By: Luis Arjona
“We can interpret [a] greener diet in two ways; greener as in more fruits and vegetables, and greener as in better aligned with environment and sustainability. In fact, these two are similar. Plant-based food production is less resource-intensive and better for the planet,” said Nishesh Singh, a Registered Dietitian Nutritionist working at Texas Health and Human Services as a Clinical Nutritionist. Singh has an affinity for sharing a wealth of information on his Instagram, blog, and upcoming podcast.
Eating whole foods includes a proclivity for plant-based items. However, Singh asserts that one’s diet does not require the elimination of meats and dairy, but should have a nice balance with more fruits and vegetables. Increasing intake of vegetables, fruits, and whole foods can change one’s life. This would not please many readers, but processed meat is a Group 1 carcinogen (known to cause cancer), and red meat is a Group 2A carcinogen (“probably causes cancer”), warned Singh. He also expresses further caution as meats and dairy are additionally a source of dietary cholesterol. This information is not meant to scare readers, but to educate and inform; “In contrast, whole plant-based foods are full of phytochemicals (antioxidants) that fight cancer and chronic diseases…” said Singh. Balance is vital for a healthier lifestyle. As one is more equipped with information, deciding how to tweak and adjust the fuel for one’s body becomes a way to customize one’s life.
A greener diet is not only beneficial for one’s health, but it offers an opportunity to become more active and enjoy time outdoors. One can begin cultivating a garden and bringing in fresh food from the backyard. The only thing better than farm-to-table is backyard-to-table. Tevin Gray is the owner and operator of Keepers of the Garden CCTX, an urban garden in northwest Corpus Christi. The garden provides an educational experience for locals to learn about the food they consume and enrich their diets with freshly grown produce. To Gray, a green diet “can be looked at as choosing foods that will offer health benefits to your body, as well as a having an impact on the environment.”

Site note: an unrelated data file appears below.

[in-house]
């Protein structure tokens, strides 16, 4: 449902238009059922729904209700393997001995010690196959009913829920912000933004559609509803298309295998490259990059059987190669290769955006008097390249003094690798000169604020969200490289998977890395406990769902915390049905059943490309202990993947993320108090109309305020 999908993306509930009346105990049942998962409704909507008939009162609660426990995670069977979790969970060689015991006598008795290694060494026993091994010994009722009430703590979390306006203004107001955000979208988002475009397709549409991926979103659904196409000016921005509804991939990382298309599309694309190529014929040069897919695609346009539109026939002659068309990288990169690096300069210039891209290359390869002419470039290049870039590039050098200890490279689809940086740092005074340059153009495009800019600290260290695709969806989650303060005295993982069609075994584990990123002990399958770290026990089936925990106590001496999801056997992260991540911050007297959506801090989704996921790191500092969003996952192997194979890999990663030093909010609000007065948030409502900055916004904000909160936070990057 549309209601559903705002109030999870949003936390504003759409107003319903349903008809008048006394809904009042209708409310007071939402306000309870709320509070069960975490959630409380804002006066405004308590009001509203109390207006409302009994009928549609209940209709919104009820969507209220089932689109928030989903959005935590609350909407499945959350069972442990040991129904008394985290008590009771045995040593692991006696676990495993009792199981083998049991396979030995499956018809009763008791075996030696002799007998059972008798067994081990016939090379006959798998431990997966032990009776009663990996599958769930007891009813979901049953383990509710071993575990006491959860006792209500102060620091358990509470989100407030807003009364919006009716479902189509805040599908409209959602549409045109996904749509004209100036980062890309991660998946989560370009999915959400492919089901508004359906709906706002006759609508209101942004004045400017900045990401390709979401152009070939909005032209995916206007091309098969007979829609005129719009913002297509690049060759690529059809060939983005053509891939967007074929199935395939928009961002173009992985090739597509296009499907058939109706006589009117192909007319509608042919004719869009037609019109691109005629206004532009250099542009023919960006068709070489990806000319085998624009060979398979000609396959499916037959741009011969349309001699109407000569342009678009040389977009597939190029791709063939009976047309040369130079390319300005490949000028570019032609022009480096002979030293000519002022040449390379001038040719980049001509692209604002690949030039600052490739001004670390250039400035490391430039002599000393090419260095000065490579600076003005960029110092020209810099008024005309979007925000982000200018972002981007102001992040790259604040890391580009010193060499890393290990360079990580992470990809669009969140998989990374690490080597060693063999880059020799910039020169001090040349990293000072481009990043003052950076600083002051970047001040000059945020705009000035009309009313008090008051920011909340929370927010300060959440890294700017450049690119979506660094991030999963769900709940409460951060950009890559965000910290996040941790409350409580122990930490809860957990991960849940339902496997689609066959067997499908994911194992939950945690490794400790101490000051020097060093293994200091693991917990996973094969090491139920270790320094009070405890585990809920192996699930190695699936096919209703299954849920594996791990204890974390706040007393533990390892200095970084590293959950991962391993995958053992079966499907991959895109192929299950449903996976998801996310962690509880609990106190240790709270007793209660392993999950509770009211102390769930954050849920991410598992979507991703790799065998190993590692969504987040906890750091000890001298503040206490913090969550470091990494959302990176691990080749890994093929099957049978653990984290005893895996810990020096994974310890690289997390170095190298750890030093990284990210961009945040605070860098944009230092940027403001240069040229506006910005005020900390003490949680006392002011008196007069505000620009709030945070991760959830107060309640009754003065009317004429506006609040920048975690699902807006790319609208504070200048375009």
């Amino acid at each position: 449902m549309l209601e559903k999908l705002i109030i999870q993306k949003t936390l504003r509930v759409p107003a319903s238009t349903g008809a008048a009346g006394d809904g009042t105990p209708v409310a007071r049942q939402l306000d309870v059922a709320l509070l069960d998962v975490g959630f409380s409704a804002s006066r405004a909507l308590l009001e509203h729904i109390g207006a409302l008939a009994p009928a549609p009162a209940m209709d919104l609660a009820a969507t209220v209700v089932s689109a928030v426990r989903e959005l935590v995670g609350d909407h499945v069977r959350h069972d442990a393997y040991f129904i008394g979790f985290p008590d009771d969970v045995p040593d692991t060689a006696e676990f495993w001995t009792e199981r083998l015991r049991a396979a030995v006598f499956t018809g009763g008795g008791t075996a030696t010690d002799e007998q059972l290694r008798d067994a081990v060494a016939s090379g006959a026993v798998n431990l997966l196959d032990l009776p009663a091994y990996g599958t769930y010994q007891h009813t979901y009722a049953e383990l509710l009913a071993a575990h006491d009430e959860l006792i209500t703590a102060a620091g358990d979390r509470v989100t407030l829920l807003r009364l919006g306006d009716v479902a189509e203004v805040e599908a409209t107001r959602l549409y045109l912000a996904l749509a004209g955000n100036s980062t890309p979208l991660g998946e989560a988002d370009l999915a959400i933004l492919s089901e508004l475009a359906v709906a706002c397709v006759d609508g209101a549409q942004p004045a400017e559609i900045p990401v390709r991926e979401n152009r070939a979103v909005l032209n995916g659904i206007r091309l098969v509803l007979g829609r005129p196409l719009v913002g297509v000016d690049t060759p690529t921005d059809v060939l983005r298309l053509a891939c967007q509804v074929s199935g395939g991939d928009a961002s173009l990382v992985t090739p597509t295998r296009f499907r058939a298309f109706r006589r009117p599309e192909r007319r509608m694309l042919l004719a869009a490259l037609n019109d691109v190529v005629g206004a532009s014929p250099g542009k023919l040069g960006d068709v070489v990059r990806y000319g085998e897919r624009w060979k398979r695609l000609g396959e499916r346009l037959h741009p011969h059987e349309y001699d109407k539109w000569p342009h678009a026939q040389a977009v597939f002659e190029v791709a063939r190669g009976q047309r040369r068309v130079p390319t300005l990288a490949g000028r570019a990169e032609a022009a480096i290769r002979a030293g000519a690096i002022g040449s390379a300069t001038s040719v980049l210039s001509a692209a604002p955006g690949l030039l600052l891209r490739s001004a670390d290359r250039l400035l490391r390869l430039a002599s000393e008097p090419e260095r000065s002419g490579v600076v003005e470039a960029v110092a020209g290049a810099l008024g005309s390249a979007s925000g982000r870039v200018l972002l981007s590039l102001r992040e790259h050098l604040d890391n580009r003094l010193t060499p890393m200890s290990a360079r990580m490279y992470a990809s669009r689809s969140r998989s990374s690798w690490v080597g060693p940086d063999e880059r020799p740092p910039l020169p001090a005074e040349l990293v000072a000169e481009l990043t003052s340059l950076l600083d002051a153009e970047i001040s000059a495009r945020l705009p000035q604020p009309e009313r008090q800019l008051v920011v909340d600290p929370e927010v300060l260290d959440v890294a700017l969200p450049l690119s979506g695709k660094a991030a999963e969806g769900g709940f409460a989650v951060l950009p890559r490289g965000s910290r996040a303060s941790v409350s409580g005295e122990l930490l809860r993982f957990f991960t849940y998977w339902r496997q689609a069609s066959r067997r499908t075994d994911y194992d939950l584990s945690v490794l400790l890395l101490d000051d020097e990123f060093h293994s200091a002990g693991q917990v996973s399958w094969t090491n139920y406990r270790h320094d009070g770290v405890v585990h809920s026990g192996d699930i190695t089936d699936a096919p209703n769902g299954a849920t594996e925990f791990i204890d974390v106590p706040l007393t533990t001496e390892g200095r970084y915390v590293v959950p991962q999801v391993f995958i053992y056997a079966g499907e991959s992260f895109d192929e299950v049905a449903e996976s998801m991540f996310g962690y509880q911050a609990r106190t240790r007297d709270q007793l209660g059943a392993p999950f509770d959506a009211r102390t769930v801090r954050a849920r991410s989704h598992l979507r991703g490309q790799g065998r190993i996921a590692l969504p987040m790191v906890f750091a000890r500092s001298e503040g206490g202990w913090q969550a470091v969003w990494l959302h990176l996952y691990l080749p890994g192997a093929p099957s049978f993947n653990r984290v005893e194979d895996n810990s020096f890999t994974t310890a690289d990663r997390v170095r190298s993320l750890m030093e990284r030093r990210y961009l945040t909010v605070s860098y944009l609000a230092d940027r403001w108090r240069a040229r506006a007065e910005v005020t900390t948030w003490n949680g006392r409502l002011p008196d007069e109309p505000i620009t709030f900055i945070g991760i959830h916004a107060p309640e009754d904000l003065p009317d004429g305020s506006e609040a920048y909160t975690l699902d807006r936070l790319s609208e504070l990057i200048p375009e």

Gray also attests to the considerable difference in quality between freshly grown foods versus store-bought. “There is just something special that occurs when you bite into a fresh peach that you picked straight out of the tree, or made a salsa with all of the ingredients from your garden.” Acknowledging the importance of a well-rounded diet, Gray goes on to describe “Blue Zones,” areas around the world where people live the longest. Within these zones, “you will see they have a majority plant-based diet with minimal animal-based protein,” said Gray.
Nourishing the self will be different for everyone. Formulaic advice such as “eat more fruits and vegetables” may sound trite, so Singh recommends starting with minor changes. Increasing the amount of plant-based foods incrementally for consistency is better than significant changes that may not last. The process is about experimentation, and with the help of Gray, experimenting with native plants can make the process rewarding, nutritious, and delicious. He listed a few tasty plants he incorporates in meals, such as Turk’s Cap, Barbados Cherry, and Bee Balm.
Both Singh and Gray enjoy incorporating variety in their diet. Still, Singh believes that what one eats should not be restrictive but balanced. With summer coming to a close soon, the Coastal Bend will be ready to grow again. Staying active and small changes in diet go a long way. So, if one is looking to make some changes to dietary consumption, creating a garden and bringing fresh food from the yard can be a fun, motivational way to pivot to more productive plant-based whole foods.